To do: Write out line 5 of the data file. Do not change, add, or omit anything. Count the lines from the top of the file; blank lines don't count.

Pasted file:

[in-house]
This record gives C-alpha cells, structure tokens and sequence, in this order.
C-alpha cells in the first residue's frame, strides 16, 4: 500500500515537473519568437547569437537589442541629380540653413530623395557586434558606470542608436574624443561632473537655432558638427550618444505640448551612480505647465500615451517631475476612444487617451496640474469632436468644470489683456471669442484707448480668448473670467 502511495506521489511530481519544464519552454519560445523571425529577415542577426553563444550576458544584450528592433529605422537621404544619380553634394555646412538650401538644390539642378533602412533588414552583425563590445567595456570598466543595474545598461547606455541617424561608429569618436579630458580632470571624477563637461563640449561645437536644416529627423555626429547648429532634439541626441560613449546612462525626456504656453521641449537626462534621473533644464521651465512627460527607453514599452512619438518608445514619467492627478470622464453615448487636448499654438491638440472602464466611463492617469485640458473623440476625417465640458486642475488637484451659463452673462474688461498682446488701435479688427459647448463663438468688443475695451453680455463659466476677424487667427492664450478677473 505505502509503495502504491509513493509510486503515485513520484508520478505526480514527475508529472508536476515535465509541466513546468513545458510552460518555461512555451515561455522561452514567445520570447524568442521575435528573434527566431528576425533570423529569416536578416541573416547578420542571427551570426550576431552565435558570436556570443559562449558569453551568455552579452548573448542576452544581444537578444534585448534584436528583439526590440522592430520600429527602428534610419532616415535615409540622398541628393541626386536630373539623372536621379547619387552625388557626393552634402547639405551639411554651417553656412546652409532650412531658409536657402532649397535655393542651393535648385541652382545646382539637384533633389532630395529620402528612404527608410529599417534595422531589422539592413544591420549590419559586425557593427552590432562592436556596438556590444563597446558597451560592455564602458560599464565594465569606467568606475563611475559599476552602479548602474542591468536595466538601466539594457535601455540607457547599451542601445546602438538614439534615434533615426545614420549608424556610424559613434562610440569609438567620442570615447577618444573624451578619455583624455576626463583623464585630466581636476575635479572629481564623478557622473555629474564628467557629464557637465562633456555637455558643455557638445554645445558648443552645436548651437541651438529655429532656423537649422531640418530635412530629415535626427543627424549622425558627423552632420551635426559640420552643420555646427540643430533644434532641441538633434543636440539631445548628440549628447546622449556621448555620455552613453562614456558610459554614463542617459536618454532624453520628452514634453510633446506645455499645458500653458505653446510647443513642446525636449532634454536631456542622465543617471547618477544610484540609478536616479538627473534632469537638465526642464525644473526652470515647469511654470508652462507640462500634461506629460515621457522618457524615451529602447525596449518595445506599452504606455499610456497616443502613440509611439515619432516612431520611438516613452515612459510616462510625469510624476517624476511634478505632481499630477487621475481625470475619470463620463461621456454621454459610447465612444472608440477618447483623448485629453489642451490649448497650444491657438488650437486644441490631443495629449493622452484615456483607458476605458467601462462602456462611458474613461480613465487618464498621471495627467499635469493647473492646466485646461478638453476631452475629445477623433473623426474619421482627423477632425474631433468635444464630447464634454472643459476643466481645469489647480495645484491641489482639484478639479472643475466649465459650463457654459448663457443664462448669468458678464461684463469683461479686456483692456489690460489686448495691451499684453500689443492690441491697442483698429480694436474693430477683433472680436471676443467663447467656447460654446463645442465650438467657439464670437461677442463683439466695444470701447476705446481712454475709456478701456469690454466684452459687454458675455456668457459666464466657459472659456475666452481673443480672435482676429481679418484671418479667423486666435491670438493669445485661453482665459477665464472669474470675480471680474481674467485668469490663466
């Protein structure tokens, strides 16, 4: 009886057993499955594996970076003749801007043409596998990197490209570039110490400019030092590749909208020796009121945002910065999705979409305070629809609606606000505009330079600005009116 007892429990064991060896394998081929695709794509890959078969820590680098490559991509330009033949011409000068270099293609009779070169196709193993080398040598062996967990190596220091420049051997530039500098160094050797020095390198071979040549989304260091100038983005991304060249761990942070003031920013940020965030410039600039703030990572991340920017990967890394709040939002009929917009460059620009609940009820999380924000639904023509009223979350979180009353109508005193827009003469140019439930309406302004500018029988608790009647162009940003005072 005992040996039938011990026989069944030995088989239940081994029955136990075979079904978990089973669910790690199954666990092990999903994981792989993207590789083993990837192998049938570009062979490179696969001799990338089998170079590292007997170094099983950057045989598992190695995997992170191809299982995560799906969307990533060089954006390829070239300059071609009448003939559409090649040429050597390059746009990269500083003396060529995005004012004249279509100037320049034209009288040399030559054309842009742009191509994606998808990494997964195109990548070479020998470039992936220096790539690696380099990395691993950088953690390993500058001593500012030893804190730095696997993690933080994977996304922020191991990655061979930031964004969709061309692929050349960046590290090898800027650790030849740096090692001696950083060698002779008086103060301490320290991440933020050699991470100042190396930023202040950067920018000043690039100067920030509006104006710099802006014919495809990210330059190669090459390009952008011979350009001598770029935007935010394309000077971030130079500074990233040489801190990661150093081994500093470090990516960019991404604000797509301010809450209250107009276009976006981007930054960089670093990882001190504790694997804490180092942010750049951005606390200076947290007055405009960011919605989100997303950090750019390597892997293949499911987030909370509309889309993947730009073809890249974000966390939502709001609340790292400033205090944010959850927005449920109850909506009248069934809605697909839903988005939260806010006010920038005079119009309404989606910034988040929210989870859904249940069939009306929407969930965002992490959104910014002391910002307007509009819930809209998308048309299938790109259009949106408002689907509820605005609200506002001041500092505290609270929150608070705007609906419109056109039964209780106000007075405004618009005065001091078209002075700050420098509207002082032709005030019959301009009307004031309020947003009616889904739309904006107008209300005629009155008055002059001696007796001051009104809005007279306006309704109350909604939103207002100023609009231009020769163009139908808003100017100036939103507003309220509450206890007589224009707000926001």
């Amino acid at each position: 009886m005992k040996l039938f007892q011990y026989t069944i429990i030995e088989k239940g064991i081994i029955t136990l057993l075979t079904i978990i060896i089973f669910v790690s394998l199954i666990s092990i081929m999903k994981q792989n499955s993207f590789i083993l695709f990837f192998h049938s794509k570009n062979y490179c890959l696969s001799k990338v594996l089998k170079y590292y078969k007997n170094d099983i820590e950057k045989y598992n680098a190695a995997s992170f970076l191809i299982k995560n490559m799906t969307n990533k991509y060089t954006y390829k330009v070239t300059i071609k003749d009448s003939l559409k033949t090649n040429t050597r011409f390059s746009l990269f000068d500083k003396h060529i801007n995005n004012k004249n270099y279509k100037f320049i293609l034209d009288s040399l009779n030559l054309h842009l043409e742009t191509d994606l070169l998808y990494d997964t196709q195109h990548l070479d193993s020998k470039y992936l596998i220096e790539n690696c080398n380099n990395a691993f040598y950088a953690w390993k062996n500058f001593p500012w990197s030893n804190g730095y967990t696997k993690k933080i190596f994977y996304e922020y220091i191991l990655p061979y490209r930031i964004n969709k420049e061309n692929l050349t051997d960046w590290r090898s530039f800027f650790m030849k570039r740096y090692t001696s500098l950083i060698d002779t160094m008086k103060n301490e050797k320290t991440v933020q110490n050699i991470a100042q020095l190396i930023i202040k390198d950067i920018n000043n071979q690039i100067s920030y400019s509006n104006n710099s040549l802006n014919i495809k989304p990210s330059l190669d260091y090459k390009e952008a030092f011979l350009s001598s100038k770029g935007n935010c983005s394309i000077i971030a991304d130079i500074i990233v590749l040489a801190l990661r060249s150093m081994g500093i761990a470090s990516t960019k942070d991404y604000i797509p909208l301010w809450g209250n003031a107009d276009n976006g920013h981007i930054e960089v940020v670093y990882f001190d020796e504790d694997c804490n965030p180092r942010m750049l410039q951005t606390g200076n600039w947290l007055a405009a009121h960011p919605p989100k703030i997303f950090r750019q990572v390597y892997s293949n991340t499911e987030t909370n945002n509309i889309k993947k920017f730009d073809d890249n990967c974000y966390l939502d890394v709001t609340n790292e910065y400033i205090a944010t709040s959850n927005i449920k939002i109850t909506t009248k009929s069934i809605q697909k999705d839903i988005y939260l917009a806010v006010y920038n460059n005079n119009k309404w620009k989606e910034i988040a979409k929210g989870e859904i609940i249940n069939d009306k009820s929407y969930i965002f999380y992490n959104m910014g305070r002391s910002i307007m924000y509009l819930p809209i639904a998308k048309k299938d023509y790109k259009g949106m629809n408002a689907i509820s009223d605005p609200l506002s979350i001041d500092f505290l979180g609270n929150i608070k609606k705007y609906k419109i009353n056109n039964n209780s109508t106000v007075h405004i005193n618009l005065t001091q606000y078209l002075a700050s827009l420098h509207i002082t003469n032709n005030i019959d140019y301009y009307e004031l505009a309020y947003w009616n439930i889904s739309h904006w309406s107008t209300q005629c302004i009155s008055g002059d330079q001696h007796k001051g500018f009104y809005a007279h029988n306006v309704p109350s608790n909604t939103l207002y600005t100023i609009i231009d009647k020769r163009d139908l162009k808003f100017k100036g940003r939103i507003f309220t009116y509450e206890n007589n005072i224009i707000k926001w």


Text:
């Amino acid at each position: 009886m005992k040996l039938f007892q011990y026989t069944i429990i030995e088989k239940g064991i081994i029955t136990l057993l075979t079904i978990i060896i089973f669910v790690s394998l199954i666990s092990i081929m999903k994981q792989n499955s993207f590789i083993l695709f990837f192998h049938s794509k570009n062979y490179c890959l696969s001799k990338v594996l089998k170079y590292y078969k007997n170094d099983i820590e950057k045989y598992n680098a190695a995997s992170f970076l191809i299982k995560n490559m799906t969307n990533k991509y060089t954006y390829k330009v070239t300059i071609k003749d009448s003939l559409k033949t090649n040429t050597r011409f390059s746009l990269f000068d500083k003396h060529i801007n995005n004012k004249n270099y279509k100037f320049i293609l034209d009288s040399l009779n030559l054309h842009l043409e742009t191509d994606l070169l998808y990494d997964t196709q195109h990548l070479d193993s020998k470039y992936l596998i220096e790539n690696c080398n380099n990395a691993f040598y950088a953690w390993k062996n500058f001593p500012w990197s030893n804190g730095y967990t696997k993690k933080i190596f994977y996304e922020y220091i191991l990655p061979y490209r930031i964004n969709k420049e061309n692929l050349t051997d960046w590290r090898s530039f800027f650790m030849k570039r740096y090692t001696s500098l950083i060698d002779t160094m008086k103060n301490e050797k320290t991440v933020q110490n050699i991470a100042q020095l190396i930023i202040k390198d950067i920018n000043n071979q690039i100067s920030y400019s509006n104006n710099s040549l802006n014919i495809k989304p990210s330059l190669d260091y090459k390009e952008a030092f011979l350009s001598s100038k770029g935007n935010c983005s394309i000077i971030a991304d130079i500074i990233v590749l040489a801190l990661r060249s150093m081994g500093i761990a470090s990516t960019k942070d991404y604000i797509p909208l301010w809450g209250n003031a107009d276009n976006g920013h981007i930054e960089v940020v670093y990882f001190d020796e504790d694997c804490n965030p180092r942010m750049l410039q951005t606390g200076n600039w947290l007055a405009a009121h960011p919605p989100k703030i997303f950090r750019q990572v390597y892997s293949n991340t499911e987030t909370n945002n509309i889309k993947k920017f730009d073809d890249n990967c974000y966390l939502d890394v709001t609340n790292e910065y400033i205090a944010t709040s959850n927005i449920k939002i109850t909506t009248k009929s069934i809605q697909k999705d839903i988005y939260l917009a806010v006010y920038n460059n005079n119009k309404w620009k989606e910034i988040a979409k929210g989870e859904i609940i249940n069939d009306k009820s929407y969930i965002f999380y992490n959104m910014g305070r002391s910002i307007m924000y509009l819930p809209i639904a998308k048309k299938d023509y790109k259009g949106m629809n408002a689907i509820s009223d605005p609200l506002s979350i001041d500092f505290l979180g609270n929150i608070k609606k705007y609906k419109i009353n056109n039964n209780s109508t106000v007075h405004i005193n618009l005065t001091q606000y078209l002075a700050s827009l420098h509207i002082t003469n032709n005030i019959d140019y301009y009307e004031l505009a309020y947003w009616n439930i889904s739309h904006w309406s107008t209300q005629c302004i009155s008055g002059d330079q001696h007796k001051g500018f009104y809005a007279h029988n306006v309704p109350s608790n909604t939103l207002y600005t100023i609009i231009d009647k020769r163009d139908l162009k808003f100017k100036g940003r939103i507003f309220t009116y509450e206890n007589n005072i224009i707000k926001w």